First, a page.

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Here is my “system” that I’ve been using since around 2010 ( back when Lightroom was a t version 3). Interestingly, it’s pretty close to what @David_Kingham is doing!

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@_Kris @dgh @Igor_Doncov @Tom_Nevesely
Thanks for the great ideas! It’s very helpful to see the systems you all have developed. Doug, interesting that even though you don’t use lightroom, you have a similar system in Bridge.

Common organizational themes seem to be

  1. initial picks using stars or flags
  2. optional further rankings with more stars
  3. editing categories/status, mainly using colors

I’ve also begun using automatic stacking by capture time to pile up bracketed and simlar shots, which makes it less overwelming when screening all the photos from a shoot as well as the edited versions. How do you all use stacking?

That auto stack feature is a godsend!

I mostly use stacking in macro and I use Zerene for that. Sometimes I use a couple or three shots in a landscape and use Photoshop to blend those.

I create a subfolder for each stack of images at the operating system level. Then I collapse the stack in Lightroom so that it appears as one image. I see little value in being able to retrieve the stack from Lightroom. It’s just clutter.

PS. You can achieve the same thing as stars, flags, and colors using keywords. Far more flexible. In fact, those are really keywords anyway.

I shoot everything bracketed ( I think it gives a better dynamic range) I usually don’t use auto stacking but do use staking. I can’t recall why I stopped using auto stacking, maybe I’ll give it a second try.

Hi Cathy,

I’m responding just to offer probably a completely contrary response. I loath “favorites”, labels or any attempt to “systematically” categorize my images. Primary reason I have no interest in LR. I don’t want Adobe cataloging my images; RAW or processed.

My workflow, I have a RAW folder where my images are downloaded from the camera. I cull and review and any image I decide to work on, I put in a subfolder called PSD. Only files that I like and want to work on that I think have potential go in this folder. If I have a PSD file that is worthy and I create a print or web image from the master PSD, I save in a Web or Print folder. No labels, no stars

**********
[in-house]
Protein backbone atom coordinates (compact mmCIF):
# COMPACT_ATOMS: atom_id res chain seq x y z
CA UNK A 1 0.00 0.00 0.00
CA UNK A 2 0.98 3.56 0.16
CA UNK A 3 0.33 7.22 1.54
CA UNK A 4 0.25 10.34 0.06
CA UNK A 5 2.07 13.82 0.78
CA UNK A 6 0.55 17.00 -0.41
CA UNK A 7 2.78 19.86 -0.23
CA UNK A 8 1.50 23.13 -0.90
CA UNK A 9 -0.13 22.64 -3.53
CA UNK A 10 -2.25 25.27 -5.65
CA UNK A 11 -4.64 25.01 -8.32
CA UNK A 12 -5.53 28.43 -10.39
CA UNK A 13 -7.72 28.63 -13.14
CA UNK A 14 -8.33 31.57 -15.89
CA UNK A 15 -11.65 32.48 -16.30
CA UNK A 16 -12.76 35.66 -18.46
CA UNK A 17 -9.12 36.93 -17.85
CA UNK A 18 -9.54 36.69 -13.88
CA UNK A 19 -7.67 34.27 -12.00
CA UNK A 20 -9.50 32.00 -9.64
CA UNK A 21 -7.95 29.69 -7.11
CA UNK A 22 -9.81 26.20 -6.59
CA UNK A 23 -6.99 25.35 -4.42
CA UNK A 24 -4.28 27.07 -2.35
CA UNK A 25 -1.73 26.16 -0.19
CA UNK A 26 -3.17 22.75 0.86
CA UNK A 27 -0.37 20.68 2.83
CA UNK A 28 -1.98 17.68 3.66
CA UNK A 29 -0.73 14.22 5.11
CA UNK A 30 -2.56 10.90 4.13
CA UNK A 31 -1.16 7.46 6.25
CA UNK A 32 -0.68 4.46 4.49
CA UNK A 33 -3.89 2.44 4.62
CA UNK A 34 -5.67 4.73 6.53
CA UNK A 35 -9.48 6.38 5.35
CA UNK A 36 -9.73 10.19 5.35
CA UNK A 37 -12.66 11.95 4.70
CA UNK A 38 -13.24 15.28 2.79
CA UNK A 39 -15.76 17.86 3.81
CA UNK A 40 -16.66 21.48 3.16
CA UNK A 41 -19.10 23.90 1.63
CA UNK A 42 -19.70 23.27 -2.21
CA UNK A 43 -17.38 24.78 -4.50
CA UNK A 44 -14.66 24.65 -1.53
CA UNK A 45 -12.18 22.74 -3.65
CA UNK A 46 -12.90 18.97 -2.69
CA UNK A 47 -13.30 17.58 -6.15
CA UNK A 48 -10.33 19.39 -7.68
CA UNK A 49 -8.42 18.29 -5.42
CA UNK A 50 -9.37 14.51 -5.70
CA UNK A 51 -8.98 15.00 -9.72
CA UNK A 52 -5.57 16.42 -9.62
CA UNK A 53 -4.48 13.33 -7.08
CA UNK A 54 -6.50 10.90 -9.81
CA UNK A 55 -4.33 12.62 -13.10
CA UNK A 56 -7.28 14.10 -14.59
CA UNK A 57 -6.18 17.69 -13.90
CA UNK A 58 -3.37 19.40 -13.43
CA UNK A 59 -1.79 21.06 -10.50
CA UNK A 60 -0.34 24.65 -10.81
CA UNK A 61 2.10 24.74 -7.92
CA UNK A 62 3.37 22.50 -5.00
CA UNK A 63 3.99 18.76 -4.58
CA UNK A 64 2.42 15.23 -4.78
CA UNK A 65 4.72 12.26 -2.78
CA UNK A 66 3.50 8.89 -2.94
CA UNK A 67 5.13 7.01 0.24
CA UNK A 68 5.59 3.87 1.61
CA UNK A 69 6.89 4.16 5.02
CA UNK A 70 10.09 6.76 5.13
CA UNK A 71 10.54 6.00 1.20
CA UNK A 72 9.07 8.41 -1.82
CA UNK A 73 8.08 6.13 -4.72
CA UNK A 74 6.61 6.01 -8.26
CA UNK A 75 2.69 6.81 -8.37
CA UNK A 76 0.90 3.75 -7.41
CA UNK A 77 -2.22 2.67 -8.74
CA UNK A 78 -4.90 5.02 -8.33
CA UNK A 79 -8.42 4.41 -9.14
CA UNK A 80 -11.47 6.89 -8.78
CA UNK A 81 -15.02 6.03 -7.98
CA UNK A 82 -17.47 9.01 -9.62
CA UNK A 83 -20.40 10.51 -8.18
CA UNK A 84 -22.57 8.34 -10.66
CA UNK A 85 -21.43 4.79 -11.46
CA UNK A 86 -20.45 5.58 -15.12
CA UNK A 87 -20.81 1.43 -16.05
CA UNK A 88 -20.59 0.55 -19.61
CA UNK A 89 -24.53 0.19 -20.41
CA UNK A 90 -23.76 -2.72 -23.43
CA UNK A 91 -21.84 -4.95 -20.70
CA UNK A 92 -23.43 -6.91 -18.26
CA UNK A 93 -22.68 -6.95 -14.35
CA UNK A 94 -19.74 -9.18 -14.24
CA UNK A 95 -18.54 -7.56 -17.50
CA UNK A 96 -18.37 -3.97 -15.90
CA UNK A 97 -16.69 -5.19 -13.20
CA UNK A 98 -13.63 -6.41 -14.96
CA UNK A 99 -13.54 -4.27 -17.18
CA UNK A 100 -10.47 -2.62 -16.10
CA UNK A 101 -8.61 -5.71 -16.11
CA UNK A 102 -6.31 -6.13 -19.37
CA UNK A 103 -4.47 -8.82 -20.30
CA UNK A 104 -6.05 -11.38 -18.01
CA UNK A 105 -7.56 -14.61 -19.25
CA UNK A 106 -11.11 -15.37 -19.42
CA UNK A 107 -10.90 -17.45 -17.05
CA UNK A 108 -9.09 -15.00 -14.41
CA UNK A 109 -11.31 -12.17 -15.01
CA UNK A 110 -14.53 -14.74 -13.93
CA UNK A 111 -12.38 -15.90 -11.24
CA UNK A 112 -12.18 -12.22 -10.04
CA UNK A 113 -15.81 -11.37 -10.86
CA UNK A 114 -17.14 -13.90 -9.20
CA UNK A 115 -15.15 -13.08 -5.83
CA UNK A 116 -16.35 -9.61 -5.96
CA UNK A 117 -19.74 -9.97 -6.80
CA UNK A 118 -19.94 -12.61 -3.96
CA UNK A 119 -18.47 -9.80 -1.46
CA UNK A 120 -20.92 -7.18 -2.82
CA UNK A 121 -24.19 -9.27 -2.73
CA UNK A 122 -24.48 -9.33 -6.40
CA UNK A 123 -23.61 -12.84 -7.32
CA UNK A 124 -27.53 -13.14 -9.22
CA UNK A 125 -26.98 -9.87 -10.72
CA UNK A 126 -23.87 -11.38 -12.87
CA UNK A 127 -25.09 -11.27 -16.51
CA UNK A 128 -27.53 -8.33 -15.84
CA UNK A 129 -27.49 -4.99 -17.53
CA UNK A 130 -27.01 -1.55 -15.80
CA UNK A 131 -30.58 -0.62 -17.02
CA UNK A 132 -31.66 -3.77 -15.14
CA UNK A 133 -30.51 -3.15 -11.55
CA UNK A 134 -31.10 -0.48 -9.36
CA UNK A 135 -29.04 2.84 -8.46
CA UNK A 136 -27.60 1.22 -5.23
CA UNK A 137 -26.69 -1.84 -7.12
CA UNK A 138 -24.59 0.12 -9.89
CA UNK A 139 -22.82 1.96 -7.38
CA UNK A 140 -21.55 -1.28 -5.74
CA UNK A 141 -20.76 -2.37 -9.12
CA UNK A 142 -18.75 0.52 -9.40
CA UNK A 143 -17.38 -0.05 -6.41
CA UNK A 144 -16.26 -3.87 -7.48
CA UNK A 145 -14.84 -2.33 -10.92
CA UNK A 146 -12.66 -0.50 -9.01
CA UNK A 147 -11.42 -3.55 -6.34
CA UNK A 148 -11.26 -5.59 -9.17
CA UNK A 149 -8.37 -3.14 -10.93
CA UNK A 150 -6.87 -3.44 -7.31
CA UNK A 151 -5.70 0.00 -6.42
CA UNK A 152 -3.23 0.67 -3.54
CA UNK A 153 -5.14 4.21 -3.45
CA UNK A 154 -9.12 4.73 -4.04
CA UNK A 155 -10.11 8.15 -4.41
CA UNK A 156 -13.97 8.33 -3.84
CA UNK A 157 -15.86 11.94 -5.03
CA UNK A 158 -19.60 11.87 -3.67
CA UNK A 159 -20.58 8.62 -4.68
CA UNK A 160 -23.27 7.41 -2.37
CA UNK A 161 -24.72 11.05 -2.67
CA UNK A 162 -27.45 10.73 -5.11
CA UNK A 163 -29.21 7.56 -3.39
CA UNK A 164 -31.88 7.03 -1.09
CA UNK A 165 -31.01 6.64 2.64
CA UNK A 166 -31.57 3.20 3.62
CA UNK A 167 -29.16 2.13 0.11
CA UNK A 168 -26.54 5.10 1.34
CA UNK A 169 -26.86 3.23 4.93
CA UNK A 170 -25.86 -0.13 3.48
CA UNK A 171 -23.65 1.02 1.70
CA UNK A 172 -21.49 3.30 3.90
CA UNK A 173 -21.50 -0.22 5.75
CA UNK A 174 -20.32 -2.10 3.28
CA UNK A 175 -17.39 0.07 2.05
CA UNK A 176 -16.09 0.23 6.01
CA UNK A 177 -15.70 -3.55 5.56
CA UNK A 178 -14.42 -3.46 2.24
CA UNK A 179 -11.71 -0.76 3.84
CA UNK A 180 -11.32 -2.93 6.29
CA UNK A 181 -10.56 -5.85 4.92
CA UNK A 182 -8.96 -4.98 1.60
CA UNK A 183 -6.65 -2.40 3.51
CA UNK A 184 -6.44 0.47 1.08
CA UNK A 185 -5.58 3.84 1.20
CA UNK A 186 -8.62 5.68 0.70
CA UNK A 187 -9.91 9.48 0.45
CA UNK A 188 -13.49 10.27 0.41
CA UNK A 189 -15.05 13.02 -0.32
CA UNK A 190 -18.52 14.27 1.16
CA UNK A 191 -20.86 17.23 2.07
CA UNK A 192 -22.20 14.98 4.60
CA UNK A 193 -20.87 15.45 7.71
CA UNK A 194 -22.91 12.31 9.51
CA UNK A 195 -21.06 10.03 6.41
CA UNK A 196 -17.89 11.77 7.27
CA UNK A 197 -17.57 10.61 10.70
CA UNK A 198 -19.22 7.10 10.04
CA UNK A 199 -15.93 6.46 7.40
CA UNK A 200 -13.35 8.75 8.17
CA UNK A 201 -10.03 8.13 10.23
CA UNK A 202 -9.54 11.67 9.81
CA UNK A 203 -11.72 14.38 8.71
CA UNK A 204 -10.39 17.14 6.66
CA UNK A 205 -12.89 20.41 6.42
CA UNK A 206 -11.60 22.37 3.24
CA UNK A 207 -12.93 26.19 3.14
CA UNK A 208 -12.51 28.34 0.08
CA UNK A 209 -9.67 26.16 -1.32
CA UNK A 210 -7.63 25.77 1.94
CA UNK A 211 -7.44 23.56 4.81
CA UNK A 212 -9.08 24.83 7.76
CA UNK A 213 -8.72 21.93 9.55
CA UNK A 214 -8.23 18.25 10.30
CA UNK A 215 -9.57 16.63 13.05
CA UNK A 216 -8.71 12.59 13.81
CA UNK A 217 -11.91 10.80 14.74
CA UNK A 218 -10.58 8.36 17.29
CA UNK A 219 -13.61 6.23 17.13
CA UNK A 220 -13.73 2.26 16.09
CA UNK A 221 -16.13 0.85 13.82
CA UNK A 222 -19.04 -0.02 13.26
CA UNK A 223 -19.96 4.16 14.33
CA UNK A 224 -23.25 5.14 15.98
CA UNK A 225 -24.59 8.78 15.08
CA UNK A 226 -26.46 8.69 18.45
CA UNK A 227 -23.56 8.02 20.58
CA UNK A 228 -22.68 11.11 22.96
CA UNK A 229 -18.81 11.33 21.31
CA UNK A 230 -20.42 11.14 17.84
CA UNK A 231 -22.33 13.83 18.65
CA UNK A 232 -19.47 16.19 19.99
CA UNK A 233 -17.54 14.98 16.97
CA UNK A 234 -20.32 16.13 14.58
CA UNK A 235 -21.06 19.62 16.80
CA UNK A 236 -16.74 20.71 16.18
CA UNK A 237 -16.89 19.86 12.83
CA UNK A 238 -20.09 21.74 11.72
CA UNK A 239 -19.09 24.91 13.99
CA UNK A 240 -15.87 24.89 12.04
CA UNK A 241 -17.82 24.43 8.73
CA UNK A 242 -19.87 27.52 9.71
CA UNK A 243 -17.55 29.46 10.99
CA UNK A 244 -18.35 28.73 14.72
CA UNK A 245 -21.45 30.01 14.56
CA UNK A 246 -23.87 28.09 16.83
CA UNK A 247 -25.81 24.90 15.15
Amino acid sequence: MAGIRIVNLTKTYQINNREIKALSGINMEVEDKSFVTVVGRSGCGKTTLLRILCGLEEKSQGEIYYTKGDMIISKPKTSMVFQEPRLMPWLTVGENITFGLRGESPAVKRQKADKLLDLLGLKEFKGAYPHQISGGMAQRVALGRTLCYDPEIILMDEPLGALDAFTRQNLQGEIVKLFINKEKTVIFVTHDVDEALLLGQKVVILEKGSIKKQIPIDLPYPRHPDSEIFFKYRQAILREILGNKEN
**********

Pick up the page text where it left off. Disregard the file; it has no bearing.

or Favorites tags… nothing… When I come back from a trip and I have 800 RAW files… sorry… I have no interest in labeling, starring or ranking. Not going to rank something that’s going in the round file.

Funny, back in the film days, I used to track my success rate on a roll of film. IE, how may shots were worth keeping out of a roll of 36… So I kinda did that back in the film days… but with the switch to digital, the volume compared to just 36 images in a roll of film… the volume of images just didn’t make sense to try and evaluate/lable/tag RAW images.

So now with digital, once I have files that I think are worth processing, and subsequently create jpgs or tifs for print, I most certainly make use of the Metadata templates to populate keywords and camera exif info.

The downside to my system is that I can’t sort my large portfolio with location, favorites, ranks or any other variable other than keywords - but those have only been applied to images I’ve worked on. But I have no desire to touch or action hundreds, or thousands or RAW images and tag them with ranking, labels or anything else. I can however, very specifically sort and find images via “keywords” that I have applied to images that I actually processed.

I store my images and catalogue them chonologically and by date. For example, I have a RAW folder for 2023, and then Sub-folders for example Yosemite_1105203.

I think it’s safe to say that for most of us, we only process a very small fraction of the RAW images we actually capture with the camera. Not interested in cataloging those RAW files that I’ll never use.

Just my .02. But I don’t have a desire to cull, lable or otherwise tag images that will never see the light of day.

@_Kris
For macro, stacking seems essential! So many files to keep track of!

@dgh
The auto stacking works well for me for bracketed images. But it’s not perfect for grouping different shots of the same subject, so I’ve been adjusting those manually to declutter the library overview.

@Igor_Doncov @Lon_Overacker
Very interesting. It seems like lightroom rankings and system folders are different ways to achieve the same goal of selecting and separating the best images for editing. With of course varying levels of refinement, so like Lon said, I don’t waste time ranking images that will never be used.